As a 10-year-old child, on the 21st of March 1940, I watched from the shore at the top of Carlton Road as a burning ship, the Barnhill, which had been bombed by a German aircraft somewhere to the west of Newhaven, was towed slowly to the east by the Newhaven tug Foremost and subsequently put ashore just to the east of Langney Point where she was secured by a heavy wire rope to a collapsed Martello Tower. We understood the purpose of this was to enable the fire to be put out and the ship re-floated to enable her cargo, valued then at a quarter of a million pounds, to be salvaged. The sea was calm with just enough breeze to ruffle the surface which was of considerable help in conducting this somewhat tricky operation. The Eastbourne lifeboat Jane Holland was in attendance to assist in rescuing the crew, several of whom had been killed in the attack and was about to leave the ship when the ringing of a bell was heard. The Coxswain of the lifeboat asked for volunteers to go back aboard the burning ship to investigate and two men came forward, my uncle Tom Allchorn and a colleague Alec Huggett.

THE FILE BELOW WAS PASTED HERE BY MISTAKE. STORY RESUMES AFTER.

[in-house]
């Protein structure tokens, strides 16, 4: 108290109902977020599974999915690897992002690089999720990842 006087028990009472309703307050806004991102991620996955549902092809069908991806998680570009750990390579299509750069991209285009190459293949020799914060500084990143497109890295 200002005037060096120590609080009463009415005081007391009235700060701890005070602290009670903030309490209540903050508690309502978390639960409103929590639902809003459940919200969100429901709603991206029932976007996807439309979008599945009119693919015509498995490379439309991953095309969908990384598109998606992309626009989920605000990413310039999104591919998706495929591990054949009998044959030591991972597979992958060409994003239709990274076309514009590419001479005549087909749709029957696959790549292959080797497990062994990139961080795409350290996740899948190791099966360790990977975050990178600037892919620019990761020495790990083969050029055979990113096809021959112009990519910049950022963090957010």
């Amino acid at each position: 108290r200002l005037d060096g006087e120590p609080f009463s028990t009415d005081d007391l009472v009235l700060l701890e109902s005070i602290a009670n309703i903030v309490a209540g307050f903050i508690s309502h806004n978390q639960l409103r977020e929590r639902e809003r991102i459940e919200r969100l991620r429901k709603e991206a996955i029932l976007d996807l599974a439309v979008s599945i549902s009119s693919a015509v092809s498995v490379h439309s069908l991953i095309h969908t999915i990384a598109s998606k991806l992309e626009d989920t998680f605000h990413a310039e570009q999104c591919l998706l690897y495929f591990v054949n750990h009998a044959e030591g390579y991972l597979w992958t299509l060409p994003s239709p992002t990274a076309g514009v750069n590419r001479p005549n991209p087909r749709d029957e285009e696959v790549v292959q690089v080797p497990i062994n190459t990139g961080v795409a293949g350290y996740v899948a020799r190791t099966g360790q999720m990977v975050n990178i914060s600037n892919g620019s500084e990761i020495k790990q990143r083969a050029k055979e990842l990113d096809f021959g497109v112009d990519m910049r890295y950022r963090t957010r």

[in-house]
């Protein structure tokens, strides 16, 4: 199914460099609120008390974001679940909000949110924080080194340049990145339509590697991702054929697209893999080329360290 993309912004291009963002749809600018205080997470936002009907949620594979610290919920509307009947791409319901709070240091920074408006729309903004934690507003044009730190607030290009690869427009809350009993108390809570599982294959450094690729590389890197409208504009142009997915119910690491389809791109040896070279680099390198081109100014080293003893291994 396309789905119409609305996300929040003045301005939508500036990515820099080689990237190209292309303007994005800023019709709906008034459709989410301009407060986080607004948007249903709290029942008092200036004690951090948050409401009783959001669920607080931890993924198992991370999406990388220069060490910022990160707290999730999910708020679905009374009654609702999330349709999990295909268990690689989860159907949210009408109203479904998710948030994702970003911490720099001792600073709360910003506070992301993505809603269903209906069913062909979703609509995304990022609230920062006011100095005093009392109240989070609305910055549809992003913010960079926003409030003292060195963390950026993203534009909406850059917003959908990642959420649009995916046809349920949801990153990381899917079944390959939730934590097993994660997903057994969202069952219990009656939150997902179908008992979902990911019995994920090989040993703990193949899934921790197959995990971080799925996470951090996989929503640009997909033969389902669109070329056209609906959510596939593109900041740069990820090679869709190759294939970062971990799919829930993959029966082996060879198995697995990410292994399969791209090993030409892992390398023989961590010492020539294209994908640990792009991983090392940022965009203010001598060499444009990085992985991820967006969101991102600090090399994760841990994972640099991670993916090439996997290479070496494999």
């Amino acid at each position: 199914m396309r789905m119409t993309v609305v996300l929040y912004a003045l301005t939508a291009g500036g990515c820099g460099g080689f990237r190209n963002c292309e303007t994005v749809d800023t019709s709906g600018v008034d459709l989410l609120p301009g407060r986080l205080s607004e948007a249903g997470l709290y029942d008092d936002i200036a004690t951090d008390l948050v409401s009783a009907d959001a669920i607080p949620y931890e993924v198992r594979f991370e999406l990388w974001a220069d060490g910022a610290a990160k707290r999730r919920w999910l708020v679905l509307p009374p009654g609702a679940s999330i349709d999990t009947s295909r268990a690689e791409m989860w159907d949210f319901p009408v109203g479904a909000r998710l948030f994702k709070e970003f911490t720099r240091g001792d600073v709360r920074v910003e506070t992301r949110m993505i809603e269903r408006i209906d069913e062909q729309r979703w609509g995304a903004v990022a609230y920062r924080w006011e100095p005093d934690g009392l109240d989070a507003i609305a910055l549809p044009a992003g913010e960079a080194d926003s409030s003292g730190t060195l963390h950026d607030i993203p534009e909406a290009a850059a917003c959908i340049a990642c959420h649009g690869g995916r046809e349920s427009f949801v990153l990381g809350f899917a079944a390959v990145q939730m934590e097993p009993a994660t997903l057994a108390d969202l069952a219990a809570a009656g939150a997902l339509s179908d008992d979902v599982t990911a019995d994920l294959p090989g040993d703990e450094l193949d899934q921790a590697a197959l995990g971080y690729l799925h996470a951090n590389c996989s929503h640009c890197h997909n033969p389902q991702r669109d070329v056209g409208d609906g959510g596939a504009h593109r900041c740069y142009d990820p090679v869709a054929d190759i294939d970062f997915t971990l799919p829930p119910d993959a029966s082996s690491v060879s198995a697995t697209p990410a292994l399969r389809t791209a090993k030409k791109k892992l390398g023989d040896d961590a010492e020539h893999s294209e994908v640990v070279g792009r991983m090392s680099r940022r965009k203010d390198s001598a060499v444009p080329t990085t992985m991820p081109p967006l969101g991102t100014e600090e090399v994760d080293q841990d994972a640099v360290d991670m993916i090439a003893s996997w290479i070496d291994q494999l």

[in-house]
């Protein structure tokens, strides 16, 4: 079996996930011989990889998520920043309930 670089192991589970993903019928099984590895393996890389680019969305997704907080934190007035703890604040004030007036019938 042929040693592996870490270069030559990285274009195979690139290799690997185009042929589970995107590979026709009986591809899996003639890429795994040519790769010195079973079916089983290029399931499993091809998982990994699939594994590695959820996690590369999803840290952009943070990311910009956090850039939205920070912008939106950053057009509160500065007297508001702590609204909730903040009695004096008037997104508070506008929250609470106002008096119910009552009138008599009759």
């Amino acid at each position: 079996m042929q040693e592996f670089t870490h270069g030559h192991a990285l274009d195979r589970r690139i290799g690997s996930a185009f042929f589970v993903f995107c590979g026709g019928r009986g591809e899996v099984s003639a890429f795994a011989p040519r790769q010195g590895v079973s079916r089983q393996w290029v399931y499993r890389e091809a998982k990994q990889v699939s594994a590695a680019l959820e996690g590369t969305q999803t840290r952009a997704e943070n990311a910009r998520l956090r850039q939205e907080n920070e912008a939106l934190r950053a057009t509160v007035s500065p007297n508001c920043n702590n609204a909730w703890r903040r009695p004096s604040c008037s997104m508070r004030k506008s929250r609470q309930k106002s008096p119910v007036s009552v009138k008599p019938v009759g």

Guided by the sound of the bell they discovered the badly injured ships captain butting the bell rope to attract attention and carried him back to the lifeboat, an action for which they were both awarded the Royal National Lifeboat Institutions Bronze medal for gallantry.
The Barnhill was, unfortunately, put ashore lying across the tide which resulted in the sand being scoured out from beneath her bow and stern which eventually left her with no support fore and aft at low water and she broke into three, spilling her cargo into the sea, part of which was tinned food, leaving the sand in the vicinity silver with tins at low water which, of course led to the local population to descend en masse to harvest this very welcome bonus from the sea. Official warnings that it was contaminated went unheeded and a lot of the population of Eastbourne and surrounding districts lived like fighting cocks during that period.
Station Road, Hailsham.